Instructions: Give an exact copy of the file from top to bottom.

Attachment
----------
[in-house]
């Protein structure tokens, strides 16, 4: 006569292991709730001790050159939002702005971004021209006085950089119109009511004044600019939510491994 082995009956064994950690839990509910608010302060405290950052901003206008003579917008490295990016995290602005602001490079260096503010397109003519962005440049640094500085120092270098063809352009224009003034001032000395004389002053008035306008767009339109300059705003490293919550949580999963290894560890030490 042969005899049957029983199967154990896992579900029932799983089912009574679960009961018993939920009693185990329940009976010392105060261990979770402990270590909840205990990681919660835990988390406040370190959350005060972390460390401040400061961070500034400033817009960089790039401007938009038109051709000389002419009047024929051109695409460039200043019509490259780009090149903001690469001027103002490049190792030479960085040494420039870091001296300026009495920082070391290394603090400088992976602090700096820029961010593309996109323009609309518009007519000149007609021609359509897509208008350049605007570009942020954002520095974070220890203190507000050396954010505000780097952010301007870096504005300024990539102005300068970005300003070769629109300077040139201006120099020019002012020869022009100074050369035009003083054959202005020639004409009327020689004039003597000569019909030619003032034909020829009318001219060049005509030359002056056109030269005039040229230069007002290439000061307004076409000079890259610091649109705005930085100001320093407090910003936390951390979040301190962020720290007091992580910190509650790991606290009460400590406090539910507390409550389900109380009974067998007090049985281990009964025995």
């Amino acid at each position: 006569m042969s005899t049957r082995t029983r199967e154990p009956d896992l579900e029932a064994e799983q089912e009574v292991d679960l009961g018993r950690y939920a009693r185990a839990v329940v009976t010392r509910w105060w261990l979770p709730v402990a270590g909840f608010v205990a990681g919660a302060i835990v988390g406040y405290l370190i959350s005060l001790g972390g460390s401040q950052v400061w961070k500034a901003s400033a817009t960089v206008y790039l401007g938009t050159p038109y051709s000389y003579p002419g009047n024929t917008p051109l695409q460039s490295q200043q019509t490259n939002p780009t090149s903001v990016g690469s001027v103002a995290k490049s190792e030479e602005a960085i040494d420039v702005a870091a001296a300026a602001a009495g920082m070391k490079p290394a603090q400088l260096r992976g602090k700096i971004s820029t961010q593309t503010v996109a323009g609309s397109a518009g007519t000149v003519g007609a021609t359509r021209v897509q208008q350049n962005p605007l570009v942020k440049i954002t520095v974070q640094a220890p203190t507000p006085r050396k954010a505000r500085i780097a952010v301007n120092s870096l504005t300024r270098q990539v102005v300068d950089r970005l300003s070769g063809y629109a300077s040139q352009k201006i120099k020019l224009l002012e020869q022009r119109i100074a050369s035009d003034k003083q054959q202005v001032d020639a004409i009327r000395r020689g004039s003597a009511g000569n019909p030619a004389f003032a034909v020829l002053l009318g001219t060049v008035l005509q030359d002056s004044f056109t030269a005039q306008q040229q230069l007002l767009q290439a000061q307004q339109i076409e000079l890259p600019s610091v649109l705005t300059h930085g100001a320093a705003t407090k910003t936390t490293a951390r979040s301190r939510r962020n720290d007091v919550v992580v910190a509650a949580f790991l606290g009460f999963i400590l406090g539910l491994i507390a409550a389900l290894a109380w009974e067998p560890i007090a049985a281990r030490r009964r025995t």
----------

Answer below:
[in-house]
């Protein structure tokens, strides 16, 4: 006569292991709730001790050159939002702005971004021209006085950089119109009511004044600019939510491994 082995009956064994950690839990509910608010302060405290950052901003206008003579917008490295990016995290602005602001490079260096503010397109003519962005440049640094500085120092270098063809352009224009003034001032000395004389002053008035306008767009339109300059705003490293919550949580999963290894560890030490 042969005899049957029983199967154990896992579900029932799983089912009574679960009961018993939920009693185990329940009976010392105060261990979770402990270590909840205990990681919660835990988390406040370190959350005060972390460390401040400061961070500034400033817009960089790039401007938009038109051709000389002419009047024929051109695409460039200043019509490259780009090149903001690469001027103002490049190792030479960085040494420039870091001296300026009495920082070391290394603090400088992976602090700096820029961010593309996109323009609309518009007519000149007609021609359509897509208008350049605007570009942020954002520095974070220890203190507000050396954010505000780097952010301007870096504005300024990539102005300068970005300003070769629109300077040139201006120099020019002012020869022009100074050369035009003083054959202005020639004409009327020689004039003597000569019909030619003032034909020829009318001219060049005509030359002056056109030269005039040229230069007002290439000061307004076409000079890259610091649109705005930085100001320093407090910003936390951390979040301190962020720290007091992580910190509650790991606290009460400590406090539910507390409550389900109380009974067998007090049985281990009964025995």
């Amino acid at each position: 006569m042969s005899t049957r082995t029983r199967e154990p009956d896992l579900e029932a064994e799983q089912e009574v292991d679960l009961g018993r950690y939920a009693r185990a839990v329940v009976t010392r509910w105060w261990l979770p709730v402990a270590g909840f608010v205990a990681g919660a302060i835990v988390g406040y405290l370190i959350s005060l001790g972390g460390s401040q950052v400061w961070k500034a901003s400033a817009t960089v206008y790039l401007g938009t050159p038109y051709s000389y003579p002419g009047n024929t917008p051109l695409q460039s490295q200043q019509t490259n939002p780009t090149s903001v990016g690469s001027v103002a995290k490049s190792e030479e602005a960085i040494d420039v702005a870091a001296a300026a602001a009495g920082m070391k490079p290394a603090q400088l260096r992976g602090k700096i971004s820029t961010q593309t503010v996109a323009g609309s397109a518009g007519t000149v003519g007609a021609t359509r021209v897509q208008q350049n962005p605007l570009v942020k440049i954002t520095v974070q640094a220890p203190t507000p006085r050396k954010a505000r500085i780097a952010v301007n120092s870096l504005t300024r270098q990539v102005v300068d950089r970005l300003s070769g063809y629109a300077s040139q352009k201006i120099k020019l224009l002012e020869q022009r119109i100074a050369s035009d003034k003083q054959q202005v001032d020639a004409i009327r000395r020689g004039s003597a009511g000569n019909p030619a004389f003032a034909v020829l002053l009318g001219t060049v008035l005509q030359d002056s004044f056109t030269a005039q306008q040229q230069l007002l767009q290439a000061q307004q339109i076409e000079l890259p600019s610091v649109l705005t300059h930085g100001a320093a705003t407090k910003t936390t490293a951390r979040s301190r939510r962020n720290d007091v919550v992580v910190a509650a949580f790991l606290g009460f999963i400590l406090g539910l491994i507390a409550a389900l290894a109380w009974e067998p560890i007090a049985a281990r030490r009964r025995t």